Although OSHA does not have specific standards about working in cold environments, employers have a responsibility to protect workers from recognized hazards, including cold stress. 

Any person who works in a cold environment may be at risk of cold stress. 

Some workers may be required to work outdoors in cold environments and for extended periods, for example, snow cleanup crews, sanitation workers, police officers, and other emergency responders. 

Cold stress can result in injuries such as hypothermia, frostbite, and trench foot. 

Extremely cold conditions when the weather is near freezing is when the cold related problems are likely to occur. The conditions cause the body to work harder to maintain its temperature because heat is leaving the body rapidly.

Other factors contributing to cold stress include personal habits, such as dressing improperly. Hypertension, diabetes, and poor physical conditioning can also contribute. 

Safety Measures

Employers are encouraged to institute the necessary training and engineering controls to help employees working in these environments.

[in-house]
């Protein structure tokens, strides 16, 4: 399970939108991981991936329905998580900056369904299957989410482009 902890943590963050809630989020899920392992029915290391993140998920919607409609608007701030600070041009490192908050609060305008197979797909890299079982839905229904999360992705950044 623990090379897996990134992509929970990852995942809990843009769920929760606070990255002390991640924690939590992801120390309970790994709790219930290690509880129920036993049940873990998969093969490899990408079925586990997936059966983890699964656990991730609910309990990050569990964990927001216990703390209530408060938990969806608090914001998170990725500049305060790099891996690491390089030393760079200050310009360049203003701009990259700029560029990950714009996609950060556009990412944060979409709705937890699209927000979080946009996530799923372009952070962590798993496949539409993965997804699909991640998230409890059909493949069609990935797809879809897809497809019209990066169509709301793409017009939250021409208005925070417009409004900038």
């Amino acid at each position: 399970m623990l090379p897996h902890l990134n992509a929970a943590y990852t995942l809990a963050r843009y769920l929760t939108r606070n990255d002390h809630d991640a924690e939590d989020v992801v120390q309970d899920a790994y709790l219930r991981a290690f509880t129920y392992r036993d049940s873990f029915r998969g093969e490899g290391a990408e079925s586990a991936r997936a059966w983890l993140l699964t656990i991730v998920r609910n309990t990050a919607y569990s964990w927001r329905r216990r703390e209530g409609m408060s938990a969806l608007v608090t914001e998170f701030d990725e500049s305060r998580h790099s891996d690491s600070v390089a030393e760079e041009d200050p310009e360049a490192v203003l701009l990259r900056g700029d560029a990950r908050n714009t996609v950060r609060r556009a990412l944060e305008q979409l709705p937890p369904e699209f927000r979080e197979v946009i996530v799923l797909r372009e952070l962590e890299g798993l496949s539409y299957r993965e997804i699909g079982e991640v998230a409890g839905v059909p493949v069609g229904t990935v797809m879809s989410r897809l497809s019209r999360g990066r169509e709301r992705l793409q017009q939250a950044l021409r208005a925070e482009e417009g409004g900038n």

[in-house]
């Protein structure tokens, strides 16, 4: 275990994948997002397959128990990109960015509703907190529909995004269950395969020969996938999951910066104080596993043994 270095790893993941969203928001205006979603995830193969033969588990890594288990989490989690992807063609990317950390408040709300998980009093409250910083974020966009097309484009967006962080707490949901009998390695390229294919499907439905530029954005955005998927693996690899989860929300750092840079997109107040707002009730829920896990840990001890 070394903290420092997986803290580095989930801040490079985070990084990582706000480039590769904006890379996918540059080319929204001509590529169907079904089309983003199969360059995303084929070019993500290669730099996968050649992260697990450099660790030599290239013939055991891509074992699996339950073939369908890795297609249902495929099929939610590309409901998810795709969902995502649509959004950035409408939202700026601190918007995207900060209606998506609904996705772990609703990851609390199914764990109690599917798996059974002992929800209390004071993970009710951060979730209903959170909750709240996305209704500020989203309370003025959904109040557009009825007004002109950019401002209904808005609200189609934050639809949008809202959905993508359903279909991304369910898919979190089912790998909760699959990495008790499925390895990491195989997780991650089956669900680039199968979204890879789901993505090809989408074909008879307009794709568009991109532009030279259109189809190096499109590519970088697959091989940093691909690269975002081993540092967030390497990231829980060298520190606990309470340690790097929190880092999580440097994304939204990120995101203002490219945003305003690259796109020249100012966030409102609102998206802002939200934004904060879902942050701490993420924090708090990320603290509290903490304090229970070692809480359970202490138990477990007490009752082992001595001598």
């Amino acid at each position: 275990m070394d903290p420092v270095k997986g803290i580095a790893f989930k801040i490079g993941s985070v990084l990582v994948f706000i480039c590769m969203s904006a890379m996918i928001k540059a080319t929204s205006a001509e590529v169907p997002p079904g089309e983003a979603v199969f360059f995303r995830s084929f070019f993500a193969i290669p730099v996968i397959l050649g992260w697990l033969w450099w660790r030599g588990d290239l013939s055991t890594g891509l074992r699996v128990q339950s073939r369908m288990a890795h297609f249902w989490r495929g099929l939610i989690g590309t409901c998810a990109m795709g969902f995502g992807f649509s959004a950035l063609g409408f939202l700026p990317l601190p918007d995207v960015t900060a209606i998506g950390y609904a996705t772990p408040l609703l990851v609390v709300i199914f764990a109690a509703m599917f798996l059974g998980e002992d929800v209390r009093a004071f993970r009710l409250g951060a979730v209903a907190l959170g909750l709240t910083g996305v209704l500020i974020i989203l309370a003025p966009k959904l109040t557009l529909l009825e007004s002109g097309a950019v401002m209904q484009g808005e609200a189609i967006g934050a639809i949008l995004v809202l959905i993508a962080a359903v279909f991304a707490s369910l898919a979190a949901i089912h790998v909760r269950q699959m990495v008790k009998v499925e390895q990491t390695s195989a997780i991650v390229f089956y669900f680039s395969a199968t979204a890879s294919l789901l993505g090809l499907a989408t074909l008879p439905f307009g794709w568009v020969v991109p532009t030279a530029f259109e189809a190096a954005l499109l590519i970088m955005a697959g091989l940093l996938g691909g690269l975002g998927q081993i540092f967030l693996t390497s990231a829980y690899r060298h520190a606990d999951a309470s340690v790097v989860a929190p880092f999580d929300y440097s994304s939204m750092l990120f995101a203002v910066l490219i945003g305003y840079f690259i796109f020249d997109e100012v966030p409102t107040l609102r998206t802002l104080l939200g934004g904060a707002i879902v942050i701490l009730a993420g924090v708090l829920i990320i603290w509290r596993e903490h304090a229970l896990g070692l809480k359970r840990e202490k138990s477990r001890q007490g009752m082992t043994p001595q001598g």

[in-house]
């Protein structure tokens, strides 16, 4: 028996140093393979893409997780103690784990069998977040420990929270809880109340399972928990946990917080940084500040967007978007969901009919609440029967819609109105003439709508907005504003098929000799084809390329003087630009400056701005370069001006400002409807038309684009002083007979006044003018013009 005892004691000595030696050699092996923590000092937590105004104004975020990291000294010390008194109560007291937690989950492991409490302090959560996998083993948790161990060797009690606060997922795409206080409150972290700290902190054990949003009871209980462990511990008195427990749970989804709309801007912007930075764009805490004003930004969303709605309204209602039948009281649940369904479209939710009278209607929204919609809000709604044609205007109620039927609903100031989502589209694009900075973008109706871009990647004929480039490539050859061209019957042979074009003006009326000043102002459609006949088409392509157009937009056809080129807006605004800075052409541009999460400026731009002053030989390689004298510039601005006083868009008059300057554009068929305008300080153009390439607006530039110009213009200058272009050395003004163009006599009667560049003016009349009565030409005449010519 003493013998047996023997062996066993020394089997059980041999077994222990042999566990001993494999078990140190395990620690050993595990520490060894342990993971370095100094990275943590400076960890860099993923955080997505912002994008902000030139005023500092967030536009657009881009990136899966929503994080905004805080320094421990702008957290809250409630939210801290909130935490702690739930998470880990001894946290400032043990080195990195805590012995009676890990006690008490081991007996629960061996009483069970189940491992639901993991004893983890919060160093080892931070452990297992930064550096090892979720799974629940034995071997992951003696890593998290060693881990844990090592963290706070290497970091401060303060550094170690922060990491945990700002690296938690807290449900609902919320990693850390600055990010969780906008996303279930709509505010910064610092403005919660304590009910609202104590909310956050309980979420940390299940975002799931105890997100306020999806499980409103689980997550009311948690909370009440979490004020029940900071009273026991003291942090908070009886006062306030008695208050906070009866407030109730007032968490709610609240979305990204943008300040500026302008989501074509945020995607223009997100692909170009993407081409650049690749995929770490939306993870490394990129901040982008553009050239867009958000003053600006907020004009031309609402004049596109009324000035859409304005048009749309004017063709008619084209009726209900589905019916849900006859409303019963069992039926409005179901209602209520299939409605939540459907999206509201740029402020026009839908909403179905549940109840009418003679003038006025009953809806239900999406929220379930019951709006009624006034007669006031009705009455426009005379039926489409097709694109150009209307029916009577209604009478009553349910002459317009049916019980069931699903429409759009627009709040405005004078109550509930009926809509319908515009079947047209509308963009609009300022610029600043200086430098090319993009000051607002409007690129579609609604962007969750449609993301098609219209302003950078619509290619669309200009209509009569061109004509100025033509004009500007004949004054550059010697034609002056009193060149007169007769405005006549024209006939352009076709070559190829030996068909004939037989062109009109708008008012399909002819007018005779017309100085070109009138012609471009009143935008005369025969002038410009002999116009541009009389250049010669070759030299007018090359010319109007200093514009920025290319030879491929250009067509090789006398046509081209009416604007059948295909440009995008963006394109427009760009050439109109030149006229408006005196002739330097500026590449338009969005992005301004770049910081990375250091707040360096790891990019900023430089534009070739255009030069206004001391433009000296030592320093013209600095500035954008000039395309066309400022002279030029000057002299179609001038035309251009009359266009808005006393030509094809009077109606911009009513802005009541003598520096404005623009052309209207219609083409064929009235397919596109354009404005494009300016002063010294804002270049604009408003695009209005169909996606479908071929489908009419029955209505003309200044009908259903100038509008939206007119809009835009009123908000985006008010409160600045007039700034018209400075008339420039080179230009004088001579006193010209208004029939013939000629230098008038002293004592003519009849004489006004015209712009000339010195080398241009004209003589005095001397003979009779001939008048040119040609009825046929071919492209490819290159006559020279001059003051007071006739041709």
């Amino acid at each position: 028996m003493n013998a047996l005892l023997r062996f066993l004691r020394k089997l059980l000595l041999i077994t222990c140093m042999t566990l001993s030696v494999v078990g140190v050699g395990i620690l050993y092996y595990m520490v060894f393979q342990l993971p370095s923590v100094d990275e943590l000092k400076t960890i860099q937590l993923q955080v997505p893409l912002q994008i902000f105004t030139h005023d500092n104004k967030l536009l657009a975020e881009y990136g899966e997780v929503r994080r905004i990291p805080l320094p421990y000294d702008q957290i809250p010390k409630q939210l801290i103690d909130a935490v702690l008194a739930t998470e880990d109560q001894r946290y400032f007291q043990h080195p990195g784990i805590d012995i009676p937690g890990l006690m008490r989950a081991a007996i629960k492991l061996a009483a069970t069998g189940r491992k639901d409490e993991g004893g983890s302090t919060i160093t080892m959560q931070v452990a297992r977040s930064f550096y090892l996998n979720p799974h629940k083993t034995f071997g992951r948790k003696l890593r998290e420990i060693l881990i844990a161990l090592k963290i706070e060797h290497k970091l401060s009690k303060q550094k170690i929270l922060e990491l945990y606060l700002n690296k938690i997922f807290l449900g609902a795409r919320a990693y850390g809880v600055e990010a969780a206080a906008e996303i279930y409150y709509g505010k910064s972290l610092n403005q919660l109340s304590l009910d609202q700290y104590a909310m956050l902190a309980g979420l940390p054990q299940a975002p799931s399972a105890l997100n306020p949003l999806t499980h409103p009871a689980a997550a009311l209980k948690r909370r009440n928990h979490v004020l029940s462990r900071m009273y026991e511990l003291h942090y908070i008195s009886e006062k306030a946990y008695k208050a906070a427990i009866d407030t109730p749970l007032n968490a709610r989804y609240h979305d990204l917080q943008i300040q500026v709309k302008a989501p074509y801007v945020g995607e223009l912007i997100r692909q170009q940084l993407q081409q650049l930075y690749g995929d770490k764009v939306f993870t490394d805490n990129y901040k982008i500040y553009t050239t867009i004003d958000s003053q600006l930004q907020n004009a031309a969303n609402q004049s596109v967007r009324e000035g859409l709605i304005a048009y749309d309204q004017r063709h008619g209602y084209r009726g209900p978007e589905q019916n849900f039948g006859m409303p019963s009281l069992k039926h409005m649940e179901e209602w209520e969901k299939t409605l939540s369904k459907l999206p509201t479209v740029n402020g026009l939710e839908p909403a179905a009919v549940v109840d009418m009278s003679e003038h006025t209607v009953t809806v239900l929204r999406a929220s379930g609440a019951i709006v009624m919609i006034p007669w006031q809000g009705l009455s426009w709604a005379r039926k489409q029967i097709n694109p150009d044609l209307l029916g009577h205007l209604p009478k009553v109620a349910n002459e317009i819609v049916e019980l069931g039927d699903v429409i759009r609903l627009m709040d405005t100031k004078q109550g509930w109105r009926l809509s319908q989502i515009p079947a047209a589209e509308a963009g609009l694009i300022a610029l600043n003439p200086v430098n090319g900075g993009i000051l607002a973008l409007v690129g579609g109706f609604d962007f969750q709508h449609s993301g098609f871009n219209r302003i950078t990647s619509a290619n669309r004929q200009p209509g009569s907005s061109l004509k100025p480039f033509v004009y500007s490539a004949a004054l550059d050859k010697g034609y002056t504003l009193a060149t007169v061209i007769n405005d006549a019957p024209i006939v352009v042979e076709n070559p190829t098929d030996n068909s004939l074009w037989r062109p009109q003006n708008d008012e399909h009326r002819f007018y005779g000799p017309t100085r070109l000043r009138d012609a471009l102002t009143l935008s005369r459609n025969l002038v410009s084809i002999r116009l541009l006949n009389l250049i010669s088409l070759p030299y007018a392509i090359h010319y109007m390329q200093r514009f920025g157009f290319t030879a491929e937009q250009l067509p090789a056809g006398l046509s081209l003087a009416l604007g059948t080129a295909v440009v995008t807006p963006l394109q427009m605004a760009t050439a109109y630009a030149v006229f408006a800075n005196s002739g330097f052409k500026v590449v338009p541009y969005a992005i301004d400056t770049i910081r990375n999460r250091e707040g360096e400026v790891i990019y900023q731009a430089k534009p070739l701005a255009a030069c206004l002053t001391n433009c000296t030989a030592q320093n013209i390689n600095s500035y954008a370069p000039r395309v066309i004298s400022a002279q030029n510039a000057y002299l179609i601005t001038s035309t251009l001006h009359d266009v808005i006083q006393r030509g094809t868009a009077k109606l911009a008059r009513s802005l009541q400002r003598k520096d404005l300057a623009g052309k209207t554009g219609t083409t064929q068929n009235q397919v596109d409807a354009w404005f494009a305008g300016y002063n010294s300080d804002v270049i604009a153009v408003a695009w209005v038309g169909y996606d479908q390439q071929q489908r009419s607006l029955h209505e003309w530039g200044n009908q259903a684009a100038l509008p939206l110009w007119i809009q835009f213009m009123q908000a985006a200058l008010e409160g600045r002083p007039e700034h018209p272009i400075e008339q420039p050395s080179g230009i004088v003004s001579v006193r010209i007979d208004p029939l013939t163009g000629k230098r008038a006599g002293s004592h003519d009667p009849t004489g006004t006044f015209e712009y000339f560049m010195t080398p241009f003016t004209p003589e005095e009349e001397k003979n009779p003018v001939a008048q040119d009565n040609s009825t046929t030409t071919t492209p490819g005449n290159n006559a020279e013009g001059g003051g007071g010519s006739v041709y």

Some of the U.S. Centers for Disease Control's recommended steps for companies include:

  • Schedule cold jobs for the warmer part of the day.
  • Use relief workers or assign extra workers for long, demanding jobs.
  • Monitor workers who are at risk of cold stress.
  • Providing sweetened drinks to protect against dehydration
  • Encouraging workers to wear hats or hoods and dress in layers
  • Encourage workers to use insulated gloves and waterproof boots

Respiratory Protections

Workers can easily be exposed to unsafe airborne contaminants that can lead to serious diseases, especially in construction jobs.

Employers are encouraged to prioritize eliminating and replacing hazards, or implementing engineering controls, and rotating workers between hazardous tasks to prevent exposure to airborne contaminants. 

Sufficient respiratory protection plays a crucial role with exposure. Still, the different types of respiratory dangers faced by workers can make it difficult to decide on the right protection. 

When using respirators, always do so as part of an OSHA-compliant respiratory protection program, which includes medical evaluations, fit testing, and training. 

Fit testing is required to make sure tight-fitting respirators provide the expected protection.

The National Institute of Health has developed a fact sheet to advise employers about how to select, use, and maintain NIOSH-approved respirators so workers can be protected from unsafe airborne contaminants.